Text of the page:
By Parisa Hafezi
DUBAI, July 12 (Reuters) – Iranian rights activists have urged women to publicly remove their veils on “National Day of Hijab and Chastity” on Tuesday, risking arrest for defying the Islamic dress code as the country’s hardline rulers crack down on “immoral behaviour”.
Under Iran’s Islamic Sharia law, imposed after the 1979 revolution, women are obliged to cover their hair and wear long, loose-fitting clothes to disguise their figures. Violators face public rebuke, fines or arrest.
A woman in Iran is being arrested for not wearing a compulsory hijab. On July 12, brave women in Iran will take the streets to protest against gender apartheid.pic.twitter.com/D5Ihweqlkj
— Fifty Shades of Whey (@davenewworld_2) July 10, 2022
Iran’s President Raisi Calls for Enforcement of ‘#Hijab and Chastity Law’
Mr. #Raisi accused the “enemies of #Iran and Islam” of using global TV channels and social media to “spread corruption and target cultural, religious principles.”https://t.co/MPlTqpR6QY
— Kayhan Life (@KayhanLife) July 11, 2022
But decades after the revolution, clerical rulers still struggle to enforce the law, with many women of all ages and backgrounds wearing tight-fitting, thigh-length coats and brightly coloured scarves pushed back to expose plenty of hair.
Critics and activists see the establishment’s stepped-up efforts to enforce hijab compliance as part of a wider clamp-down on dissent amid deepening resentment over economic hardship at home and growing Western pressure on Iran over its disputed nuclear programme.
As the state holds ceremonies across the country to celebrate the “National Day of Hijab and Chastity”, rights activists have criticised the move and called on women to remove the veil.
“The National Day of Hijab and Chastity is only an excuse to target women and launch a new wave of repression against Iranian people and in particular women,” dozens of prominent women’s rights activists said in a joint statement on Monday.
In a display of civil disobedience, the hashtag #No2Hijab has been widely distributed on social media for days by Iranians outside and inside the country.
Videos of women removing their hijab as they walk in the streets or resisting the morality police have flooded social media. Reuters could not verify the authenticity of the videos.
“I should have the right to decide what I want to wear and not be imprisoned because of my choice. #No2Hijab,” tweeted a female user.
Tomorrow Iranian women will shake the clerical regime by removing their hijab and taking to the streets across Iran to say #No2Hijab. This is called Women Revolution.
In iran #WalkingUnveiled is a crime.
Iranian men will also join us.#حجاب_بی_حجاب pic.twitter.com/pu3uUA1teM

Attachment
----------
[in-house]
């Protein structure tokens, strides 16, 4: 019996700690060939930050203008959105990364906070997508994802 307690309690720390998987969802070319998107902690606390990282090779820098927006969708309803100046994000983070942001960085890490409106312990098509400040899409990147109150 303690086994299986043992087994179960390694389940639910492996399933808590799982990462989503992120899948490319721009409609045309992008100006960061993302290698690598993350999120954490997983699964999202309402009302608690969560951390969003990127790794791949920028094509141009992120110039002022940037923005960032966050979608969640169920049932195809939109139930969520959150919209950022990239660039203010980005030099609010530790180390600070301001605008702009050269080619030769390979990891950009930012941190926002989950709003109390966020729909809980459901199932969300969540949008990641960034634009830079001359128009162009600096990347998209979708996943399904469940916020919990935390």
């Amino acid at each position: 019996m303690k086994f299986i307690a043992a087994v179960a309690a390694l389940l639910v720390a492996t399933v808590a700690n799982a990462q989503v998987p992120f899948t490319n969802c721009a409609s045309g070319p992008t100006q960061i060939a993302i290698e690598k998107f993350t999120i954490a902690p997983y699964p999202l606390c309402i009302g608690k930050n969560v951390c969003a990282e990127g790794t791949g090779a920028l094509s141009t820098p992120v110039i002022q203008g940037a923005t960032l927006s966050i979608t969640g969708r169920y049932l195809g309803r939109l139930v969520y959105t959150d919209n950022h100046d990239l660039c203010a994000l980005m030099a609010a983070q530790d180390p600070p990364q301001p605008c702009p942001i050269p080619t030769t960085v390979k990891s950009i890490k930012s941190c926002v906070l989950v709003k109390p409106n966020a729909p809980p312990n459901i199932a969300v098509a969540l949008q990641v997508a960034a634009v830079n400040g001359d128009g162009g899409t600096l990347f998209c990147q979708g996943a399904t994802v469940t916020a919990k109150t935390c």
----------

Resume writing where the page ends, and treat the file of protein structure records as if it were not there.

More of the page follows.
— Masih Alinejad ?️ (@AlinejadMasih) July 12, 2022
This is the fear the women of #Iran are subjected to everyday by the “morality” police.
This is #IranInReality.
— NUFDI (@NUFDIran) July 8, 2022
NO VEIL TO REMOVE
Some women who voluntarily wear a veil and men have joined the campaign too.
“I don’t have a veil to remove. But I will come to the street to support and defend the women and girls of my land. #No2Hijab,” tweeted @mashmolak.
The New York-based International Campaign for Human Rights in Iran (ICHRI) said on Monday there were “serious concerns over more potential violence and detentions on July 12”.
Iran’s semi-official Fars news agency said several people were arrested on Monday.
The #No2Hijab campaign overlapped with months of protests by teachers, retirees, workers and government employees over unpaid wages, low pensions and sky-rocketing food prices that have hurt the establishment’s legitimacy with protesters calling for political change.
“This is like pouring fuel on fire. People are already angry because of high inflation and rising prices. They are very frustrated,” said a former Iranian government official. “Coercion has never worked.”
Waves of the hijab protests have hit the clerical establishment in the past years. In 2014, rights activist Masih Alinejad started a Facebook campaign “My Stealthy Freedom”, where she shared pictures of unveiled Iranian women sent to her.
It was followed by a campaign in 2017 for women to wear white headscarves on Wednesdays and the hijab protests in 2018 when women took to the streets holding their veils aloft. Dozens of women have been jailed in Iran for their activism against forced veiling, according to rights groups.
“The establishment fears a revolution by women that has already started today,” Alinejad told Reuters.
(Writing by Parisa Hafezi;Editing by Michael Georgy and Emelia Sithole-Matarise)